Way Of
    The Wombat


3.0 Variables
3.1 Defining Variables
3.2 Built-in Variables
3.3 Using Variables in Functions
3.0 Variables

Variables in algebraic mathematics are numbers assigned a name, because their actual values can change, or are unknown. In SLIC, this is much the same, only as well as integer variables (NB integers not fractions or decimals: SLIC cannot use them), SLIC also uses unit variables, army variables, location variables and city variables. Player variables are usually treated as integers.

In the event GetExpelledOrder(army_t, location_t, int_t<player>), the event stores three variables, and these are denoted by army_t, location_t, int_t<player>. They are stored in the game as army[0], location[0] and player[0]. When this event occurs, you can pass the variables into functions, to get them to work properly. (see chapter 5).

3.1 Defining Variables

To make SLIC recognise the variables for what they are, so that it doesn't start treating a unit as a city, or a location for an integer, you have to define what each variable that you use is. This can be done inside the handler, or outside the code, on its own. The former is a local variable. It applies only to that handler. If you use it in another handler, you must redefine it. The latter is a global variable, it applies to all functions and handlers in the code, and can be used in messagebox text (see chapter 6).

The advantages of global variables is that they can be used over more than one handler, to store a variable globally. If you do not really need to pass the variable between handler, then you are better off using local variables, to avoid confusion with other SLIC, and to save memory.

NB. If you are mixing your SLIC with that of other peoples, chances are you may have used the same variables somewhere, so it is recommended to define variables locally, unless you need them global for some reason, in which case name them with really obscure names, or use your initials as a prefix, eg IW_tmpPlayer instead of tmpPlayer.

To define a variable, you need a new line, to tell the game what each variable is. e.g:

int_t tmpNum; // tmpNum is an integer int_t tmpPlayer // tmpPlayer is an integer // players and ints are both treated as integers unit_t tmpUnit; // tmpUnit is a unit location_t tmpLoc; // tmpLoc is a location army_t tmpArmy; // tmpArmy is an army city_t tmpCity; // tmpCity is a city // note semicolons at the end of each line

Once they are defined, variables can be used below that point. Most SLIC files keep global variables at the very top, so they apply to the whole code.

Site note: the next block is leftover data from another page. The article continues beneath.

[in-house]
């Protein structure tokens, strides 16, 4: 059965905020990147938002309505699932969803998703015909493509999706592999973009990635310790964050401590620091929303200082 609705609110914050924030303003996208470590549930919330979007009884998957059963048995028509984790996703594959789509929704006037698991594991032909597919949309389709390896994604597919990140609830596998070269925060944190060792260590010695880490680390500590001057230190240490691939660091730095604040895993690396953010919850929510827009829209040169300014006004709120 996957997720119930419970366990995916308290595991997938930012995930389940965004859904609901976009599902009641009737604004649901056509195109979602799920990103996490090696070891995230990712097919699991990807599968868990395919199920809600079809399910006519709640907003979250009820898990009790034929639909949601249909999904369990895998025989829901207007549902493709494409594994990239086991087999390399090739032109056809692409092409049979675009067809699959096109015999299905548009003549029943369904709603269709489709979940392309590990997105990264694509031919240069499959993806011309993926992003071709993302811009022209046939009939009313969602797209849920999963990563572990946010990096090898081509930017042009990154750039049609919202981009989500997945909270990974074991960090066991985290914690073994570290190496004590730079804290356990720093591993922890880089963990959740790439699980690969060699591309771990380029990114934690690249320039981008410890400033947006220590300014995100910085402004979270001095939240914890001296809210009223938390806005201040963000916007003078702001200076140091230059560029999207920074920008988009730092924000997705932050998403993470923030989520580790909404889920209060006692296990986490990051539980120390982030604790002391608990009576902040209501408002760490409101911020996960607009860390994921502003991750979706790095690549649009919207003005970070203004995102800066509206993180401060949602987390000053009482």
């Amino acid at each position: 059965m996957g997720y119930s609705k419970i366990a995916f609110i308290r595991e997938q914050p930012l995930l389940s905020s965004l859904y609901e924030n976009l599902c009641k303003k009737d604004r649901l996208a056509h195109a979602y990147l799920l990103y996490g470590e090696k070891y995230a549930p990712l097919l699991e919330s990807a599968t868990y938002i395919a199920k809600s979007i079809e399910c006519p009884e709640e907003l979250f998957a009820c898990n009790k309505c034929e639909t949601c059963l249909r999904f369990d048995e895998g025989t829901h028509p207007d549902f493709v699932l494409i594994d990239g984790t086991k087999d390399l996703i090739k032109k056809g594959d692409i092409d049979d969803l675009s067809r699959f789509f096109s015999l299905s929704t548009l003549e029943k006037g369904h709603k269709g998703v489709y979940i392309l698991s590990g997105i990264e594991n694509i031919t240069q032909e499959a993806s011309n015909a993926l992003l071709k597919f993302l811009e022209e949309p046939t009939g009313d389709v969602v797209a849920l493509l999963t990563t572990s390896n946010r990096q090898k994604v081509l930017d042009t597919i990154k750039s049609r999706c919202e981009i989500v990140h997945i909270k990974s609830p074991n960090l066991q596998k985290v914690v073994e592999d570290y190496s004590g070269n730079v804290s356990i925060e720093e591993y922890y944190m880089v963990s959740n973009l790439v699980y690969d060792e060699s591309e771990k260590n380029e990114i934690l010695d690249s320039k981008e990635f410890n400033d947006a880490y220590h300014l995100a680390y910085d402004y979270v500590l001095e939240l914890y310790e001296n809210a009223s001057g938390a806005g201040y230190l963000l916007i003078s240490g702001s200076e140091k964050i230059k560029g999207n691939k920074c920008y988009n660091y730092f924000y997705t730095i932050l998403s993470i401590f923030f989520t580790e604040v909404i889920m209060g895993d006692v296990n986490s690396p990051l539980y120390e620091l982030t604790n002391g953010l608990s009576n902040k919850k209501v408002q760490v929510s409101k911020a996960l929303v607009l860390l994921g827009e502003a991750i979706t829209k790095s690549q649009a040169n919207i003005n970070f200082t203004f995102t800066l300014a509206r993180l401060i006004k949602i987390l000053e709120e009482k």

3.2 Built-in Variables

Activision Built-In Variable Listing

As mentioned in chapter 2.1, there are built-in SLIC arrays. These come with "member" variables that are already defined. Each unit variable for instance automatically contains knowledge of the unit owner (a player), location (a location), type (an integer), hit points (an integer), name (a text string), and a member called .valid, which is either 1 or 0 depending on whether the unit you stored earlier still actually exists on the map.

They can be used as a suffix to any other defined variable eg. if tmpCity is defined as a city, tmpCity.owner will automatically give you the player who owns the city.

Because integers and players are not completely interchangeable, you cannot use the built-in variables on players you have defined. Before, you defined a player as int_t tmpPlayer; or similar. Integers have no built-in members, so you must first find the player corresponding to that number, and store it in a player array - a true player. This is quite simply:

player[2] = tmpPlayer;
I used player[2] because it is unlikely to have been used by the game at that point, wheras player[0] and player[1] may be.

Then you can use player[2].cities to find the number of cities that tmpPlayer owns.

3.3 Using Variables

Related to function usage in chapter 5, but functions need to have the correct variables put into them.

HandleEvent(SleepUnit) 'kill_the_unit' pre { unit_t tmpUnit; // define variable tmpUnit = unit[0]; // make tmpUnit equal unit[0] KillUnit(tmpUnit); // The KillUnit(unit_t) needs to have a unit_t in it // In this case, your unit_t could be either unit[0] // Or the unit_t you defined: tmpUnit }
Using the Activision function reference, you can see which functions need which variables, and make sure you have the right ones available and defined abnd then put them into the function parentheses () in the correct order, separated by commas.

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